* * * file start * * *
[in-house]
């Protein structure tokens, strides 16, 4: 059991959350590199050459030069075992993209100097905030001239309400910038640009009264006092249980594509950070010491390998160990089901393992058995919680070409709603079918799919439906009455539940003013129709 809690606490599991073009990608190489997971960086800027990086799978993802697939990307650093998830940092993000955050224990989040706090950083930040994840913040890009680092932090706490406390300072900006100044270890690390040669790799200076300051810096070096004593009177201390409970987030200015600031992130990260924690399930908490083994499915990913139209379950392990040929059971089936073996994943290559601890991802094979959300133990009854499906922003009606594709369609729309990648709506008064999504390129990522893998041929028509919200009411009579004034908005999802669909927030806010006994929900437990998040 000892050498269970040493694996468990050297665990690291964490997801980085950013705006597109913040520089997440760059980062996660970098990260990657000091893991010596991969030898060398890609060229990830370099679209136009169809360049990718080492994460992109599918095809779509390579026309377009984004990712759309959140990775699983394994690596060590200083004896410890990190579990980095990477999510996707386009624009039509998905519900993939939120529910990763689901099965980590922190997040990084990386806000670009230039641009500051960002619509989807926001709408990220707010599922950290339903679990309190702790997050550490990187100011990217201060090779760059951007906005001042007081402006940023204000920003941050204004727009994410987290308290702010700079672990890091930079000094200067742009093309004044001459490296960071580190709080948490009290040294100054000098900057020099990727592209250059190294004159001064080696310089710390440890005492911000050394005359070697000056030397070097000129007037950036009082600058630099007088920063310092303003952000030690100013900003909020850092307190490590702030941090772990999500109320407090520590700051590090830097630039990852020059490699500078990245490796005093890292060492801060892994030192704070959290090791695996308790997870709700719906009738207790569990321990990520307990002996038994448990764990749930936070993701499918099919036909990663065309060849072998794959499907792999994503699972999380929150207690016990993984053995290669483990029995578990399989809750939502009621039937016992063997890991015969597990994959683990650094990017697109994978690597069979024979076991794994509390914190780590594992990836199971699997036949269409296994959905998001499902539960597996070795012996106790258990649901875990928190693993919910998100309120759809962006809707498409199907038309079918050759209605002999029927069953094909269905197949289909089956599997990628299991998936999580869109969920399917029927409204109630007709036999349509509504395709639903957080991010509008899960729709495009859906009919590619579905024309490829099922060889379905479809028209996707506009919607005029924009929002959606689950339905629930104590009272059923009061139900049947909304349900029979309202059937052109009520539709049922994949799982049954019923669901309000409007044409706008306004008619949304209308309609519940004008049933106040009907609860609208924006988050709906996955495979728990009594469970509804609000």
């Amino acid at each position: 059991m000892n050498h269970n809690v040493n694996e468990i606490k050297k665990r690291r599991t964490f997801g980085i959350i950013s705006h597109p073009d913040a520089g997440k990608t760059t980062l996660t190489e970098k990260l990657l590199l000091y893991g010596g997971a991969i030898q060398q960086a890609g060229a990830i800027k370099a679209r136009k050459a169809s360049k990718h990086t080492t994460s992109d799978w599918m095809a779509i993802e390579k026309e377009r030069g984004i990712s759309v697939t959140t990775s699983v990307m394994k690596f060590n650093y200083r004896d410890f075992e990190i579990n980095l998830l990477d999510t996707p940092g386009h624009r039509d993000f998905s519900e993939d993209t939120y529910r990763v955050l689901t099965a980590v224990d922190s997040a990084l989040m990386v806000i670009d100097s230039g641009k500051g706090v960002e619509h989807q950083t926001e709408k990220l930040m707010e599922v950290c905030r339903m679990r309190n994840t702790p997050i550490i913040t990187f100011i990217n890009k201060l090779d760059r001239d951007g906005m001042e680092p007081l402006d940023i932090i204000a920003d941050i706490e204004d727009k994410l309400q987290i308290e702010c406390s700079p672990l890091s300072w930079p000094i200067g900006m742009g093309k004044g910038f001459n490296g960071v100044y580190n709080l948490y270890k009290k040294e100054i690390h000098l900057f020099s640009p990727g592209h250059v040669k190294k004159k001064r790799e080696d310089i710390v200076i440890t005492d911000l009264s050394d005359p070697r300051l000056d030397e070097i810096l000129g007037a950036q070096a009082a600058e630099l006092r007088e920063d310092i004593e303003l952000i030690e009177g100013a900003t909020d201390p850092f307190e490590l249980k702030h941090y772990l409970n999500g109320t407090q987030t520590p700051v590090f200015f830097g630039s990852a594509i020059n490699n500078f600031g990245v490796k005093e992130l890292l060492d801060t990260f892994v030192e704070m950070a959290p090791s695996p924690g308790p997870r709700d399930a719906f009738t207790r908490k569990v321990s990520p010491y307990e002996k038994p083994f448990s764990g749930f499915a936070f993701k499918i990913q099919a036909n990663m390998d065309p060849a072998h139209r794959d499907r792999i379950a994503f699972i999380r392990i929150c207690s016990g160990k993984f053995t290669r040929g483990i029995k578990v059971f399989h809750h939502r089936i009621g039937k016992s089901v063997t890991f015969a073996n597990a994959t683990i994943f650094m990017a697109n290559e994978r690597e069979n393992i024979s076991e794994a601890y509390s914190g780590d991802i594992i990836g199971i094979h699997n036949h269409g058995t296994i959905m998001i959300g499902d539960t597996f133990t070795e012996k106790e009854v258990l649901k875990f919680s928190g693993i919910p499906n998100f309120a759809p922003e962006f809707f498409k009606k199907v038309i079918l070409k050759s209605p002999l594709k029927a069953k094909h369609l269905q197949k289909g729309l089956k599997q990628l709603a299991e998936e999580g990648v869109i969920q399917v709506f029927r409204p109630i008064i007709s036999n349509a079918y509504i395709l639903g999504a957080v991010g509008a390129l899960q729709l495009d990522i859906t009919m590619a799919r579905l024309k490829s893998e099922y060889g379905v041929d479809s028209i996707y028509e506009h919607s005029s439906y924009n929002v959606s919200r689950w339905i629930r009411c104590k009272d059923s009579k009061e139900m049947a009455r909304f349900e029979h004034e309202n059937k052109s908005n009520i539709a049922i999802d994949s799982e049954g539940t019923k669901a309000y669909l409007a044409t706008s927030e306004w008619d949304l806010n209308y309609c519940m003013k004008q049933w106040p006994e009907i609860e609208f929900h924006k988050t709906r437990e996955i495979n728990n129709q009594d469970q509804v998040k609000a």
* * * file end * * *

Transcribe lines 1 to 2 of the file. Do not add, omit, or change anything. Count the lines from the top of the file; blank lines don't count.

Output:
[in-house]
């Protein structure tokens, strides 16, 4: 059991959350590199050459030069075992993209100097905030001239309400910038640009009264006092249980594509950070010491390998160990089901393992058995919680070409709603079918799919439906009455539940003013129709 809690606490599991073009990608190489997971960086800027990086799978993802697939990307650093998830940092993000955050224990989040706090950083930040994840913040890009680092932090706490406390300072900006100044270890690390040669790799200076300051810096070096004593009177201390409970987030200015600031992130990260924690399930908490083994499915990913139209379950392990040929059971089936073996994943290559601890991802094979959300133990009854499906922003009606594709369609729309990648709506008064999504390129990522893998041929028509919200009411009579004034908005999802669909927030806010006994929900437990998040 000892050498269970040493694996468990050297665990690291964490997801980085950013705006597109913040520089997440760059980062996660970098990260990657000091893991010596991969030898060398890609060229990830370099679209136009169809360049990718080492994460992109599918095809779509390579026309377009984004990712759309959140990775699983394994690596060590200083004896410890990190579990980095990477999510996707386009624009039509998905519900993939939120529910990763689901099965980590922190997040990084990386806000670009230039641009500051960002619509989807926001709408990220707010599922950290339903679990309190702790997050550490990187100011990217201060090779760059951007906005001042007081402006940023204000920003941050204004727009994410987290308290702010700079672990890091930079000094200067742009093309004044001459490296960071580190709080948490009290040294100054000098900057020099990727592209250059190294004159001064080696310089710390440890005492911000050394005359070697000056030397070097000129007037950036009082600058630099007088920063310092303003952000030690100013900003909020850092307190490590702030941090772990999500109320407090520590700051590090830097630039990852020059490699500078990245490796005093890292060492801060892994030192704070959290090791695996308790997870709700719906009738207790569990321990990520307990002996038994448990764990749930936070993701499918099919036909990663065309060849072998794959499907792999994503699972999380929150207690016990993984053995290669483990029995578990399989809750939502009621039937016992063997890991015969597990994959683990650094990017697109994978690597069979024979076991794994509390914190780590594992990836199971699997036949269409296994959905998001499902539960597996070795012996106790258990649901875990928190693993919910998100309120759809962006809707498409199907038309079918050759209605002999029927069953094909269905197949289909089956599997990628299991998936999580869109969920399917029927409204109630007709036999349509509504395709639903957080991010509008899960729709495009859906009919590619579905024309490829099922060889379905479809028209996707506009919607005029924009929002959606689950339905629930104590009272059923009061139900049947909304349900029979309202059937052109009520539709049922994949799982049954019923669901309000409007044409706008306004008619949304209308309609519940004008049933106040009907609860609208924006988050709906996955495979728990009594469970509804609000």